Two San Luis, Arizona women are charged with ballot harvesting.
Source: Richard Moorhead
A state grand jury has decided to indict two women in Arizona’s Yuma County for voter fraud, with an affidavit alleging they participated in illegal “ballot harvesting” of mail-in ballots.
Arizona Attorney General Mark Brnovich announced that Guillermina Fuentes and Alma Yadira Juarez are charged with one count of ballot abuse, a class six felony in the state. An affidavit alleges that Fuentes and Yadira possessed and delivered four mail-in ballots to a voting precinct at one time in contravention of state law. Under Arizona law, only a member of a person’s household may deliver their ballot to a precinct center for them.
One of the accused currently serves as a school board member for Gadsden Elementary in Yuma.
In a twist, Guillermina Fuentes was sued herself for accusing a San Luis, Arizona mayoral candidate of orchestrating voter fraud in 2010, with the candidate alleging Fuentes libeled her.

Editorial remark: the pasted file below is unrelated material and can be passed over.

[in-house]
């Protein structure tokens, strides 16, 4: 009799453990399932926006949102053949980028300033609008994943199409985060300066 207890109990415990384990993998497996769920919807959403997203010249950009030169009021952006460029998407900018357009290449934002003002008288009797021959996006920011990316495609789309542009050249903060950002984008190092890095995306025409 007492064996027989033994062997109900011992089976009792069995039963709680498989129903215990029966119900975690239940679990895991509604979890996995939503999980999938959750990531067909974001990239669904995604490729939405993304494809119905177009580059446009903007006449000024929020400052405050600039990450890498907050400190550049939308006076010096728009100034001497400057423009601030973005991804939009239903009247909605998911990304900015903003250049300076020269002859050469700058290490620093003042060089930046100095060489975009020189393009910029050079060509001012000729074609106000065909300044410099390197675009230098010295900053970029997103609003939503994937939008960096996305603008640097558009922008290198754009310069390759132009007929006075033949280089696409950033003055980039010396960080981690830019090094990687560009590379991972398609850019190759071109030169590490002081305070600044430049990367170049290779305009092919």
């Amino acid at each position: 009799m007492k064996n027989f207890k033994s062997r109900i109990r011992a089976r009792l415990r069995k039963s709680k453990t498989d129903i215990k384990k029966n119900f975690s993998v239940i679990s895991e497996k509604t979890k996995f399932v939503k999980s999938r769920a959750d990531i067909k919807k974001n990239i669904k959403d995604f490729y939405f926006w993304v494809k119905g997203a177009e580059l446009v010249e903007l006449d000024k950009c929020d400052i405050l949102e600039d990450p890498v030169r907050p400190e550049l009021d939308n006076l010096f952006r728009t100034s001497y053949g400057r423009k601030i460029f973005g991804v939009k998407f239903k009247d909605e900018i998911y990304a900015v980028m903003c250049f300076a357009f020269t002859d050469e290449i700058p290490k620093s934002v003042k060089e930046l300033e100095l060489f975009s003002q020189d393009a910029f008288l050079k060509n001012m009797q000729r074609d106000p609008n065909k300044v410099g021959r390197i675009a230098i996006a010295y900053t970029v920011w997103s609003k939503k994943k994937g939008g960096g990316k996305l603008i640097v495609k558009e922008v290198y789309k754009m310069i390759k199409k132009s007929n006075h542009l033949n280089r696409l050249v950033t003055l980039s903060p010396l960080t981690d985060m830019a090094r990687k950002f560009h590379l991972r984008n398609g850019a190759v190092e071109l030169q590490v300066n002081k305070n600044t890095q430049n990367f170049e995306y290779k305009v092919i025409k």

The fraud in question allegedly occurred before the August primary election in Arizona. Ballot harvesting is illegal in Arizona, with the state legislature having passed a law in 2016 to criminalize the mass collection of mail-in ballots, usually by political operatives. Watchdog organizations have previously accused Democratic interest groups of engaging in mass ballot harvesting, and Arizona has used mass mail-in election procedures for decades.
The allegations against Fuentes and Juarez are not a mass-scale incidence of fraud that could affect the 2020 election, but they speak to the vulnerabilities of election systems in hotly contested states and counties across the country.